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LLCs are frequently used to hold assets because of the availability of charging order protection against outside liabilities. Both LLCs and corporations provide asset protection for “inside liabilities,” that is, if a liability is created inside by that entity (e.g. the entity enters into a contract), the corporate veil will generally protect the owners of that entity from being liable for that entity’s debts.  However, if the owners of the entity incur a liability “outside” of the entity (e.g. you get into a car accident having nothing to do with your entity), an LLC would be preferable to a corporation due to the availability of the charging order protection as illustrated below and discussed in this article from Mark Kohler:
The charging order laws vary depending on the state and this area is ever changing. At this time, states generally fall into three categories as far as the strength of their charging order protection laws.   In states such as Wyoming, Arizona, and Texas with the strongest charging order laws, a charging order against the LLC owner’s interest is the sole remedy for a creditor seeking to attach the LLC interest to satisfy a judgment.   In these states, ALL a creditor would get with a charging order is a right to receive any distributions made to the debtor/owner IF the LLC makes a distribution.  The creditor would not get any management, ownership, or voting rights with a charging order.  Other states that are more “middle of the road” such as Washington, California, Hawaii, and Illinois allow for the creditor to also take the next step and foreclose on the charging order, but those states are also clear that getting a charging order and foreclosure are the exclusive remedies for a creditor seeking to satisfy a judgment against a debtor’s interest in an LLC.   Finally, states like Colorado, Indiana, Massachusetts, New York, and Missouri do not expressly limit a creditor’s rights to the charging order or foreclosure and so the jury is out on whether a creditor in these states could seek additional remedies such as forcing a dissolution of the LLC.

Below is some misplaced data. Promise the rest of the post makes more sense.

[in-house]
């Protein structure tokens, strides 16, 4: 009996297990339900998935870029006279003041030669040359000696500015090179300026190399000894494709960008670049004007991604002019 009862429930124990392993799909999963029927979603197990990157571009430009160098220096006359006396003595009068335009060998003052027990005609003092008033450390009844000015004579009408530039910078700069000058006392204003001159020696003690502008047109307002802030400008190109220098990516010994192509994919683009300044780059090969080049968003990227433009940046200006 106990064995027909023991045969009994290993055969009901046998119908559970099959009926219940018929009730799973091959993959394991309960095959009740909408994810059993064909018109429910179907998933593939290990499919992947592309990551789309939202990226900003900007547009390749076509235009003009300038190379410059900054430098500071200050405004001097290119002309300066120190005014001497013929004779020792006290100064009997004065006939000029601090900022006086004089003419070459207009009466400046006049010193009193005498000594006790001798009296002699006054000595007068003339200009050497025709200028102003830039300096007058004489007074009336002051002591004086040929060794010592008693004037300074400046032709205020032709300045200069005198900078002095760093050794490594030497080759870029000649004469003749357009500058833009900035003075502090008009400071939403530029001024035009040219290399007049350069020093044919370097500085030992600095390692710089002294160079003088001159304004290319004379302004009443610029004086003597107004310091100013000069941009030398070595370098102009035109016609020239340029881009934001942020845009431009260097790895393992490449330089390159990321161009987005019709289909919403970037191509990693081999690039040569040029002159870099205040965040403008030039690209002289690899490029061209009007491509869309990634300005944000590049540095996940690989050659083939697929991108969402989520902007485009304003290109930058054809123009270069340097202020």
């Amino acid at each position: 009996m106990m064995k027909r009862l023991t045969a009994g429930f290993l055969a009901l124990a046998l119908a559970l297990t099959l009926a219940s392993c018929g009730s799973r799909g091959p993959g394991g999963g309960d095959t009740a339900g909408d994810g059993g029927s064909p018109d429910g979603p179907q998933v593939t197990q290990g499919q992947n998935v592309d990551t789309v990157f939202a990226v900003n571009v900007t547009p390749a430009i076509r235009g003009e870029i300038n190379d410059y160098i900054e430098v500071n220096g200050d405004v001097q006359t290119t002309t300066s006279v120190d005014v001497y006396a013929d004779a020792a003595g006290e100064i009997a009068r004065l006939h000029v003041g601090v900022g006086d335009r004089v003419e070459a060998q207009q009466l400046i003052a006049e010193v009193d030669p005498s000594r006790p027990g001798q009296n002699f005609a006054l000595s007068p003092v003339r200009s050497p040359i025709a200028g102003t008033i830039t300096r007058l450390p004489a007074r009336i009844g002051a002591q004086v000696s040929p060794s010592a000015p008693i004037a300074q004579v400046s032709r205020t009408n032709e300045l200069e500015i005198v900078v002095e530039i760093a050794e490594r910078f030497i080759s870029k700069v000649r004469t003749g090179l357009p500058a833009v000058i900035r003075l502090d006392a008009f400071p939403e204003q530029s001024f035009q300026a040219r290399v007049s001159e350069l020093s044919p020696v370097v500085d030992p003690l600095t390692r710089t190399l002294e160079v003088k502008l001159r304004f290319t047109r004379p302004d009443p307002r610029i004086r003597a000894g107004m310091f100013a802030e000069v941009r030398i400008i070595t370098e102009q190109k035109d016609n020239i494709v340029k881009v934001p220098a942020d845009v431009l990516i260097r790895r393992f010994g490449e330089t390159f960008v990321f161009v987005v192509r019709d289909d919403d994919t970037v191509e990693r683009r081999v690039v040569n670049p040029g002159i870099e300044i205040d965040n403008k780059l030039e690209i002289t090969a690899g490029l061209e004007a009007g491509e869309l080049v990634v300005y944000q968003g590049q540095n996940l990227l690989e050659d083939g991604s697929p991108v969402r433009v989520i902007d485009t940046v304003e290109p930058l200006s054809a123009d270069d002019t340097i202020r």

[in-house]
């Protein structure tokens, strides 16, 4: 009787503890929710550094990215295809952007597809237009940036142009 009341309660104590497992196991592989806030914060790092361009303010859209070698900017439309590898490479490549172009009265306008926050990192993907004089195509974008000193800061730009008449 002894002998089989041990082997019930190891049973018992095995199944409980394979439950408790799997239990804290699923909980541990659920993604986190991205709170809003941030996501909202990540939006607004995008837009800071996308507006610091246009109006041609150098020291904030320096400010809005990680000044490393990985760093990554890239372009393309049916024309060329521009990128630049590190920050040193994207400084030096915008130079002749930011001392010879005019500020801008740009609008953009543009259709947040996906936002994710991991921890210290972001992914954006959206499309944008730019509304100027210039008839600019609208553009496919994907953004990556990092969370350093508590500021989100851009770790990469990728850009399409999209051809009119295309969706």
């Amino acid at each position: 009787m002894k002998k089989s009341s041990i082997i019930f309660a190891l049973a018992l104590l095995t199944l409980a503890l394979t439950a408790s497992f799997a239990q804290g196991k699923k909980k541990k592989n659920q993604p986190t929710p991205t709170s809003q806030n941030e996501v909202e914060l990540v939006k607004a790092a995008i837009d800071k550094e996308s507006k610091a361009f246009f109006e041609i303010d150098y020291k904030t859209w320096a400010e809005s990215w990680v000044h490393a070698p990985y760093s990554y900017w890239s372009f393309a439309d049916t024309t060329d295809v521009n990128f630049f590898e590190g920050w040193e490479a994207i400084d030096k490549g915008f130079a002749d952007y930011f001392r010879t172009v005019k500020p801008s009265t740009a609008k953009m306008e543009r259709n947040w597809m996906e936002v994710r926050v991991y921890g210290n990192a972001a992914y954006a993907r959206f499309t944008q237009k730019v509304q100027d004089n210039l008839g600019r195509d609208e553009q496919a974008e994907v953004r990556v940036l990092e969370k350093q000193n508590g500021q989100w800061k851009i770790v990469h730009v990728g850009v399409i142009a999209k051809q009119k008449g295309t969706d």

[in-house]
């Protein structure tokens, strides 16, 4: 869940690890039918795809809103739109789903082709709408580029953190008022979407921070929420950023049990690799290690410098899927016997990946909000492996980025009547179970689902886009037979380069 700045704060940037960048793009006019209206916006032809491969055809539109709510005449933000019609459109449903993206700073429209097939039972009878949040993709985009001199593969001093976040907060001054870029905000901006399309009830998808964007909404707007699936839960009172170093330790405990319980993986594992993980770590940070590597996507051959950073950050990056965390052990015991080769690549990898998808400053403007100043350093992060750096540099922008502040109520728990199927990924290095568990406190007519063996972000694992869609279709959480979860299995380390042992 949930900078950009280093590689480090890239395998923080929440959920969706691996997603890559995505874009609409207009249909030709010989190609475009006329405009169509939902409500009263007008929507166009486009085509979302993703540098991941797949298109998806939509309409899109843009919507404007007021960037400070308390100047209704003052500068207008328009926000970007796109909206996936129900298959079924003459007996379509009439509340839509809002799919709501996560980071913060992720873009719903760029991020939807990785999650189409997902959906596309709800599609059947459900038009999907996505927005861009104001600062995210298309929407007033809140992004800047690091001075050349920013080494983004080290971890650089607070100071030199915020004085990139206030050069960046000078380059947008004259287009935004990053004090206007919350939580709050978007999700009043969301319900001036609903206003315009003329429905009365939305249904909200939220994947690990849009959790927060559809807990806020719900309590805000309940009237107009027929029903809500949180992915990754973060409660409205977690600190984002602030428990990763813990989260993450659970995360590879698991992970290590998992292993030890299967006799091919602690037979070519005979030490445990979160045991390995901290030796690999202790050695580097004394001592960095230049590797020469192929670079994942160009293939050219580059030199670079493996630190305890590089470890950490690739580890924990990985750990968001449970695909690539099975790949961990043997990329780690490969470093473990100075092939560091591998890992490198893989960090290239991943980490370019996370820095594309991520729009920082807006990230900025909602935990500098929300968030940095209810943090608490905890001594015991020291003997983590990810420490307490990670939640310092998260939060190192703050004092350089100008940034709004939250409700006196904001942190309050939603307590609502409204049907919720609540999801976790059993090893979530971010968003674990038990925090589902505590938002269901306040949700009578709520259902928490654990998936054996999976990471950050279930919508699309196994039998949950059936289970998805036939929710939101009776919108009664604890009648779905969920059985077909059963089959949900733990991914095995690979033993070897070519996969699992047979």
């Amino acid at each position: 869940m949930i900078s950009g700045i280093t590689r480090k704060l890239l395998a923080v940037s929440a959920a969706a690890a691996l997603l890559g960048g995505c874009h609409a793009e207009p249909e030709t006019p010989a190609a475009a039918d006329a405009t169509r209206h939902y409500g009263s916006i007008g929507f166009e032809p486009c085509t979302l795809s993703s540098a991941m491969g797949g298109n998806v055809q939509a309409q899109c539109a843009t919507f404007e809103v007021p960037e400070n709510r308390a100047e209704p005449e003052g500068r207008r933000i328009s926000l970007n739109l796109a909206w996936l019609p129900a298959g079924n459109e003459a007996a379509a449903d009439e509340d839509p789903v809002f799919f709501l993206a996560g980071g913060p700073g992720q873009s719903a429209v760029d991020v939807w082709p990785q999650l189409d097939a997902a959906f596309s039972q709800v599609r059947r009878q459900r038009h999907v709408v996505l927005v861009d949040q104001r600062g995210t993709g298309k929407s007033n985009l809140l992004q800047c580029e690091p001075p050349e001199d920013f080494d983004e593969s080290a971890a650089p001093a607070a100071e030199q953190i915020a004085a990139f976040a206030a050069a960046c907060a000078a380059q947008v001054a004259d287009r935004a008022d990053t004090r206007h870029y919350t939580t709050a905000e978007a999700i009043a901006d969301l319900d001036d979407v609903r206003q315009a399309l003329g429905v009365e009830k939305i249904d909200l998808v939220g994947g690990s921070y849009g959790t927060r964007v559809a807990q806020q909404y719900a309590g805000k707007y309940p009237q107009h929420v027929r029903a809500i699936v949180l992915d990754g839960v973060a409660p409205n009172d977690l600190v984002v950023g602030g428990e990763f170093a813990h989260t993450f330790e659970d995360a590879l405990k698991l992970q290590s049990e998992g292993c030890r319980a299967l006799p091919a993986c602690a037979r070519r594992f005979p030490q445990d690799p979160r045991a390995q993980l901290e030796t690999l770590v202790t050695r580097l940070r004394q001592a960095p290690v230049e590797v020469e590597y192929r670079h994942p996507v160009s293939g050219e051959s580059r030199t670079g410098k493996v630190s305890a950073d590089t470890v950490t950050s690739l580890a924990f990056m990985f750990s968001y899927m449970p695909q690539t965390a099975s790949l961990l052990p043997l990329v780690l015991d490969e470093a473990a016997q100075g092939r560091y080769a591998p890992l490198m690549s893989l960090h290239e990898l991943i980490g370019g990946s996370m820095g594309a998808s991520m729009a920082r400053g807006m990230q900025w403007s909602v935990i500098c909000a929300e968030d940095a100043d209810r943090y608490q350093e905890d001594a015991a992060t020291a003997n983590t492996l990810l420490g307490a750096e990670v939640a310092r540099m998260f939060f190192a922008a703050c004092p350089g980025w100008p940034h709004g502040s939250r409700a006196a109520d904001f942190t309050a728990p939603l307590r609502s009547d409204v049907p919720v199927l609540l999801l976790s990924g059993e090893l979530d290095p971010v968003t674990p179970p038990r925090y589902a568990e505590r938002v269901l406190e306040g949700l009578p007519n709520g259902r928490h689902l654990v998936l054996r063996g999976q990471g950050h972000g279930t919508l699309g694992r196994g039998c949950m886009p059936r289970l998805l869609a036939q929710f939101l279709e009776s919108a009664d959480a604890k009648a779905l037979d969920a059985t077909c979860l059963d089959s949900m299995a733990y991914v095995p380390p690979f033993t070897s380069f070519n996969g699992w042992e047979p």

One of the primary goals of asset protection is to make it as difficult as possible for any creditor to reach your assets and the LLC is an important tool in that regard.  While we cannot generally control the charging order laws of a state nor can we always predict which state’s laws will apply in any given lawsuit (see, our article on what state law applies here, we can control the internal structure and rules in our LLCs to enhance the charging order protection.  If the purpose of your LLC is to protect an asset from your outside liabilities, you may want to consider some of the following strategies to enhance the charging order protection of your LLC.

Use Multiple Layers with a Holding Company

If you live in a state that has poor charging order protection, you may consider setting up a COPE (Charging Order Protection Entity)  entity in a state like Wyoming that has strong charging order protection as illustrated and discussed below:

Keep in mind that setting up an LLC in Wyoming, for example, does not guarantee that a court outside of Wyoming would apply their favorable laws so make sure you discuss your options with a professional.